Have you always dreamed of appearing on TV or film? You might be a trained actor, you might be thinking about taking acting classes, you might not even want to be an actor at all; but being a TV extra can be a fun way to earn some additional income, get some acting experience and to see what it’s like to work on a real-life set. profhilo
If you have a flexible schedule, a good work-ethic and you don’t mind being commanded by directors, being an extra could really work for you. There is always a demand for reliable TV extras. The TV and film industry is booming in the UK, and casting agencies are always looking to recruit people.
Despite the fact there is a never-ending need for TV extras, that doesn’t mean that you can make a full-time career out of being an extra. There isn’t always guaranteed work, and you could go days or even weeks without getting any work. On top of that, pay rates can vary dramatically depending on which casting agency you’re registered with.
How much can you earn being an extra?
TV extras tend to earn a basic wage. Wages are usually paid either by a day rate or per hour, although day rates are far more common. Depending on the agency your with and scale of the production, rates can range from £70 a day to up to £120. The bigger the production, the higher the wage. The smaller the production, the lower the wage.
The pay for an extra might sound relatively low, but if you manage to secure jobs on a regular basis, it can be a fantastic way to earn some extra cash. Also, when working as an extra, you’re usually provided with lunch. If they don’t offer you food on set, they’re likely to give you some money to go and purchase food (on top of your wages).
Just like other jobs, to get work as a TV/film extra, you need to appear professional. Firstly, you’ll need to have headshot photos taken. Don’t worry if you can’t afford professional headshots, a great snapshot on your phone or camera will do. The next step is to sign up with multiple agencies: you’ll get more offers, which will increase your chances of getting work.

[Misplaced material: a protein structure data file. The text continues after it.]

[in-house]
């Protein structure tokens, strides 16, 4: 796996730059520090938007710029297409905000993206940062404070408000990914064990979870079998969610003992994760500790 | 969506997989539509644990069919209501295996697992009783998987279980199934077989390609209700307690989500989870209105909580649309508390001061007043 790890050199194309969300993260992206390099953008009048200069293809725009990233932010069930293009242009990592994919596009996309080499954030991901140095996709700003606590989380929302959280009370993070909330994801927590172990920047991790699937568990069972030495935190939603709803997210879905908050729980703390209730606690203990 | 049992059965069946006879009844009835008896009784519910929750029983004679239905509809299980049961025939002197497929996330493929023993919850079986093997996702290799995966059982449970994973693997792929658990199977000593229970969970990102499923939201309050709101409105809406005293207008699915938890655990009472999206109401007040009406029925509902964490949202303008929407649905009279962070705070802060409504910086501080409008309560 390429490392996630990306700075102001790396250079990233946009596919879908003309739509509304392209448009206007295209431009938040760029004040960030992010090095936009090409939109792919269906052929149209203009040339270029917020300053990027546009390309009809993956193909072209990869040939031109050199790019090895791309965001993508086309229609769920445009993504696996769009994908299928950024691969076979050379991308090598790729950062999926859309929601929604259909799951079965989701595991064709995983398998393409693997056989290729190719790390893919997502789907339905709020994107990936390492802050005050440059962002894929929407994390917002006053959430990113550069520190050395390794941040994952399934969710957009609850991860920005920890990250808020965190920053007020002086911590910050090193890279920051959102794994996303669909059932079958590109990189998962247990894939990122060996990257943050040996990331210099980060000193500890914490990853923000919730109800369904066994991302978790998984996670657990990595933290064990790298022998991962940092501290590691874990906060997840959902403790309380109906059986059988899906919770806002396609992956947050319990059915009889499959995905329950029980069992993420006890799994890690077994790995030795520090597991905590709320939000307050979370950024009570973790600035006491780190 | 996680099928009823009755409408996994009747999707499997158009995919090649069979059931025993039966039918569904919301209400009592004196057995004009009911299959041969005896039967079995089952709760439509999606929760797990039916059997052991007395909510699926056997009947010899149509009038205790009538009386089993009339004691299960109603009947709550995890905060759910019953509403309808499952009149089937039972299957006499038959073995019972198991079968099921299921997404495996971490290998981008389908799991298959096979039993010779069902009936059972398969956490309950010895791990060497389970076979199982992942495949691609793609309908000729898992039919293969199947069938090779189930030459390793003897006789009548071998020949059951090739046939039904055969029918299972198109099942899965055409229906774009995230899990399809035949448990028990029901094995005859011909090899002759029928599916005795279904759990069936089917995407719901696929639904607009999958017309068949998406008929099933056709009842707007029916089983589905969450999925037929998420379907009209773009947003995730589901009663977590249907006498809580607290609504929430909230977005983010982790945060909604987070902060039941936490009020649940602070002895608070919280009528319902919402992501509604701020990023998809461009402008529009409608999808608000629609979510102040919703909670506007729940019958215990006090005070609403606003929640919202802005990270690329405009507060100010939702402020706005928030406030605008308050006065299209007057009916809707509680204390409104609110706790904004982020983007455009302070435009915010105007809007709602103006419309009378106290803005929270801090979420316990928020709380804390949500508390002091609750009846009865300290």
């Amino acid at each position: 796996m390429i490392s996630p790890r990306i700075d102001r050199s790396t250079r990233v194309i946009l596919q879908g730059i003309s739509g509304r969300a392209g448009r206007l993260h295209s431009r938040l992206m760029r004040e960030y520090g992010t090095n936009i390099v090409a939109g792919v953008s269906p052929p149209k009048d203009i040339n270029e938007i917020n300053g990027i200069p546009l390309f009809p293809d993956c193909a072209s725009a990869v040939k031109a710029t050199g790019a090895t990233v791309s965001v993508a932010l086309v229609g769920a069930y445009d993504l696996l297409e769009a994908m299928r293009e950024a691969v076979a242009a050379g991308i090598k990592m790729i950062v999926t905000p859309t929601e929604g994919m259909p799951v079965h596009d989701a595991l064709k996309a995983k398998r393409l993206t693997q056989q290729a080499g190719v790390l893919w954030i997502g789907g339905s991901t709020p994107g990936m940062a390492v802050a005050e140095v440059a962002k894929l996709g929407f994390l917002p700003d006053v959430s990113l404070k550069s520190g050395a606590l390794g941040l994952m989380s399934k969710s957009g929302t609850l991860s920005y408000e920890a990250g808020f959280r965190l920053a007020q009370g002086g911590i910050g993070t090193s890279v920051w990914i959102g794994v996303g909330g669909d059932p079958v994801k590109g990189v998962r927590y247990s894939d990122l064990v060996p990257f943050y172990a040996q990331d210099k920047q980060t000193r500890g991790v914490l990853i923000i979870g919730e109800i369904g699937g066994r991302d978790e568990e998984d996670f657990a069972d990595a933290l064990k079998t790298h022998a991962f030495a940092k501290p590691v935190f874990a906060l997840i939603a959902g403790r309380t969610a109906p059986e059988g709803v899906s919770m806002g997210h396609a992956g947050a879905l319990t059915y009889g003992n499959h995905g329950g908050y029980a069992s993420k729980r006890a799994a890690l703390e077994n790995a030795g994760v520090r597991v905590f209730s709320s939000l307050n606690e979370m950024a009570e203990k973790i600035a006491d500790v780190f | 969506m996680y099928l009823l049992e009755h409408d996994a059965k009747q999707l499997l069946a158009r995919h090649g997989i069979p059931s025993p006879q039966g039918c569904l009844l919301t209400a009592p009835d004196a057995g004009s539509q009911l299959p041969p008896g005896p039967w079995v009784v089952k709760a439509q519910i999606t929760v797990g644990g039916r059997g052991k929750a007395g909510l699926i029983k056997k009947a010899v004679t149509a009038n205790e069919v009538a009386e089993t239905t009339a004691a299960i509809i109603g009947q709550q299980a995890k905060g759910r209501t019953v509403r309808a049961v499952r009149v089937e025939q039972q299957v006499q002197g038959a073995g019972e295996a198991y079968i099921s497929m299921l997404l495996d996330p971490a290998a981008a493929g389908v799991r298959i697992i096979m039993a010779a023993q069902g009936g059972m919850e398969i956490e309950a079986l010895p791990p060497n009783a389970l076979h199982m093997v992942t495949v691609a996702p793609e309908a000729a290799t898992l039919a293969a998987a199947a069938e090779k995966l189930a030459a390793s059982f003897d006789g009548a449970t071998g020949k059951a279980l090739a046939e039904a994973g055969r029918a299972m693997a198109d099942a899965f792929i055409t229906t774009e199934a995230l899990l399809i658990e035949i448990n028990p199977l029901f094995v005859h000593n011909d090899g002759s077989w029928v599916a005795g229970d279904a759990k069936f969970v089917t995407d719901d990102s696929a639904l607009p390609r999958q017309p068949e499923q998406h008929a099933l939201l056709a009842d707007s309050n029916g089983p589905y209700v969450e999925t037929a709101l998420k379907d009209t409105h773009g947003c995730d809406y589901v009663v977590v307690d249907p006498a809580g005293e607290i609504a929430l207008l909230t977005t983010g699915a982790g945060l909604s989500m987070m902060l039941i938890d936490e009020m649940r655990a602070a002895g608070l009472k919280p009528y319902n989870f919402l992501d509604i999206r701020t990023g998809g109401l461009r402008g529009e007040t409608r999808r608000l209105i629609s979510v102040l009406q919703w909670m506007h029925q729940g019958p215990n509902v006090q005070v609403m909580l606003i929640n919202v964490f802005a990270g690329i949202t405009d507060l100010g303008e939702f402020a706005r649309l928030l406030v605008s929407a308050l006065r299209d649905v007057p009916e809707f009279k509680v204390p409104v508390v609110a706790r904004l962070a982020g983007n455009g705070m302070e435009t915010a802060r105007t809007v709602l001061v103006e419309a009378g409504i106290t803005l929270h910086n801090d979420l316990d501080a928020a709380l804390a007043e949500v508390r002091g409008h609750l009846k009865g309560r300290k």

Don’t sign up with an agency that makes you pay an admin or registration fee in advance of doing any work. Good agencies will either take an admin fee out of your first earnings, or they will charge a slightly higher commission instead of taking this one-off payment.
In London, there are a variety of agencies to choose from. So do some research and find out which agencies are right for you. We recommend Extra People, Casting Collective, POP, Ray Knight and Guys and Dolls.
When you finally start getting work as a TV extra, always aim to arrive at the set early: sometimes you’ll need to get to some far-out locations, and if you’re late you might lose out on the work altogether. On the other hand, if you prove yourself to be reliable, your agency will be keen to book you on more jobs.
Working on set can become boring at times, especially during long stretches when you’re just waiting around. So, it’s important that you chat to the other extras on set. Talking to your colleagues can make it all a bit more enjoyable! People who do extras work often come from all walks of life and all sorts of professions, so you’re always bound to meet some interesting new people.
One this to always remember is to be polite and friendly to everyone on set. Being rude and unprofessional will ruin your chances of getting more work. The casting directors will only hire people that work well with others and have good manners. If you make a good impression, you’re more likely to be asked back to work on future projects.
The last thing to remember is to always have fun! Working on a film set is an interesting experience not everyone gets to have, so make the most of it!
– Shadia Ashiru